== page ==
May 2, 2011

State Prison Contract Changes Hands (via Alaska Dispatch)

by Earl Pickering


State prison contract changes hands Page 1 of 4

October 1, 2009 LOGIN REGISTER



State prison contract changes hands
Rena Delbridge
Sep 27, 2009

After 15 years of managing Alaska prisoners house out-of-state, Corrections Corporation of America (CCA) has lost its contract to Cornell Corrections.

Cornell's will charge the state about $19,446,000 a year to house 900 prisoners, while CCA's plan would have cost $18,724,000 - $722,000 less a year.

Either way the state will realize savings over the $20,669,000 it now pays through a contract with CCA.

The 770 inmates serving time at CCA's Red Rock Correctional Center in Arizona will be moved late this year to Cornell's Hudson Correctional Facility in Colorado, a 1,250-bed center now under construction. The move - via special U.S. Marshals Service planes - is expected to cost Alaska more than $200,000, Alaska Department of Corrections spokesman Richard Schmitz said.

The Department of Corrections denied a protest of the award filed by CCA attorneys, who said they won't launch further appeal.

In the protest, CCA attorneys Charles Cole - a former Alaska Attorney General - and Stephen Williams argued that Cornell Corrections of Alaska lacks the basic experience the state requires, and that a preference system for Alaska-based bidders was misused.

Cornell's bid was more costly than CCA's for the three-year term, but a proposal evaluation panel awarded Cornell's plan more points because of the company's status as an Alaskan entity.

Points matter as a committee rates the proposals in several categories. According to CCA's protest, the company gained more points than Cornell in five other evaluation categories.

In denying the protest, the state said Cornell Alaska qualifies for two perks as an in-state company - a bidder's preference and an offeror's preference - and that Cornell meets experience standards.

CCA's attorneys argue that Cornell's Alaska enterprise manages halfway house centers and lacks experience housing federal prisoners. In its bid, Cornell turned to its parent company, based in Houston, as the qualified service provider. CCA's attorneys took issue with the state awarding Alaska preferences to a business that would turn the contract over to its Texas parent company to manage.

Alaska has contracted with CCA since 1994 to house sentenced prisoners out of state. Currently 770 Alaska inmates are serving time away, but there have been as many as 1200 at a given time. Most have at least year-long sentences.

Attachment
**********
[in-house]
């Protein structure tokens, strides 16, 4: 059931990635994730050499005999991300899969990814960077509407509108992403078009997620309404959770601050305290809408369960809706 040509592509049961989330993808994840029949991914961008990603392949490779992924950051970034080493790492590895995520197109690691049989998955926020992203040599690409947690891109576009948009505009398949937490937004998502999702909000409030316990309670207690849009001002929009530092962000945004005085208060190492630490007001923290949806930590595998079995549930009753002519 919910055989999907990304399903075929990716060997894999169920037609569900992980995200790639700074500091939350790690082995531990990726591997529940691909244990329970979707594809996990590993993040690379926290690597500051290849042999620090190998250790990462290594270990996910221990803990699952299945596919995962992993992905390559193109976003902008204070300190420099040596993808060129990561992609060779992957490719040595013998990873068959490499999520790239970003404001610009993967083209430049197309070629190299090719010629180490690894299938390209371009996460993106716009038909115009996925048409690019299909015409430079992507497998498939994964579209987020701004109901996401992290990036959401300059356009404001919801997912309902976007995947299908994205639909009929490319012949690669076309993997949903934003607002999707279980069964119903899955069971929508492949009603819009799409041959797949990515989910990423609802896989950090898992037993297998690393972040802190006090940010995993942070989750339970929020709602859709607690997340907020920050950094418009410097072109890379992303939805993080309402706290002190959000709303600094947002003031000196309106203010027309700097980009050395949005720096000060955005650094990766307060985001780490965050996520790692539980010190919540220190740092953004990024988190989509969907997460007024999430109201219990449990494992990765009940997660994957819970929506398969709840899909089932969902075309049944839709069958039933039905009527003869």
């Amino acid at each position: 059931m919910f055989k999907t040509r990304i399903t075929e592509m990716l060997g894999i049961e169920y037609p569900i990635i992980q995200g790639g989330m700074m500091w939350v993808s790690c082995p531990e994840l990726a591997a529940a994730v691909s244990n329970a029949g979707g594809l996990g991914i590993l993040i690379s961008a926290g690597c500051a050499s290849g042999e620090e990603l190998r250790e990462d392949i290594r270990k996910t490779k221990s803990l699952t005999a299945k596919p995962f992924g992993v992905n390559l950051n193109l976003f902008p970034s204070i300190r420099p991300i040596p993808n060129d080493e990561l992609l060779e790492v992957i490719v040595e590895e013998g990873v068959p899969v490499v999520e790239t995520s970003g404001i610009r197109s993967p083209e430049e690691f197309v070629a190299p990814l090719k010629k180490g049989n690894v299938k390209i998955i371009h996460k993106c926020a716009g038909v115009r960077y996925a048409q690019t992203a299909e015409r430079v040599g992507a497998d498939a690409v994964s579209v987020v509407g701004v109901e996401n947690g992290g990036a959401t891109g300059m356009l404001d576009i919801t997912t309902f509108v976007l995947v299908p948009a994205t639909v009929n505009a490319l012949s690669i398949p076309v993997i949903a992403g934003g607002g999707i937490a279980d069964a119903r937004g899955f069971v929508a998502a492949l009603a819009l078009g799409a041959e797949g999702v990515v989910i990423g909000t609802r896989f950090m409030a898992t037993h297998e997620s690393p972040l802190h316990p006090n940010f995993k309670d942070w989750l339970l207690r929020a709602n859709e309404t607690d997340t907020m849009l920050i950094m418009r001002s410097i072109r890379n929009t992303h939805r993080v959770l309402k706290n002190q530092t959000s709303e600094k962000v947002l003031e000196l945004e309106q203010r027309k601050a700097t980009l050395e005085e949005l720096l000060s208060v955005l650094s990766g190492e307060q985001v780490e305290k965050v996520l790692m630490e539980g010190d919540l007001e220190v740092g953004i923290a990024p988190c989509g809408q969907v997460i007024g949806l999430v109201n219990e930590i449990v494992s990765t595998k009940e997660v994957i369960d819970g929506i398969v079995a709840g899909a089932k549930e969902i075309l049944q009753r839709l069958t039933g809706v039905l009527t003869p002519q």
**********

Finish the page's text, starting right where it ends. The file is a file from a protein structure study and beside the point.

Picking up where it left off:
Meantime, the $240 million, 1,536-bed Goose Creek Correctional Center is scheduled to open in 2012 at Point MacKenzie. The medium-security men's facility, which is expected to alleviate Alaska's prison space shortage, is being funded through bonds issued by the Matanuska-Susitna Borough. The state will pay off the bonds by leasing the facility from the borough, and will take ownership once the bill is settled.

Cornell has tried for years to solidify support for a private prison in Alaska, and became wrapped up in a far-reaching probe into political corruption. The company's former lobbyist, Bill Bobrick, pleaded guilty on charges he tried to bribe Rep. Tom Anderson - who is now serving time in federal prison himself - to and traveling regularly to lobby for the cause of his 182-resident community with the legislature Leonard Jones, recently retired as a range 21 state DOC employee, promoted by Prewitt, became the harbormaster where Prewitt and Weimar's boats were tied up.

It took three years before the legislature and Knowles administration were able to kill the Whittier proposal. Rep. Eric Croft said on the House floor that someone could be expected to go to jail for pushing the proposal.

Rep. Bruce Wayrauch asked Bill Alten for undetermined legal work.

In a committee hearing, Senator John Cowdery claimed that he drove from Anchorage to his boat in Whittier three times in one day, and it was a 45-minute one way trip.

Governor Murokweski's Chief of Staff, Jim Clark, was also involved in negotiations with Cornell. They refused to comply with an Open Records Ad request for a meeting agenda and attendance.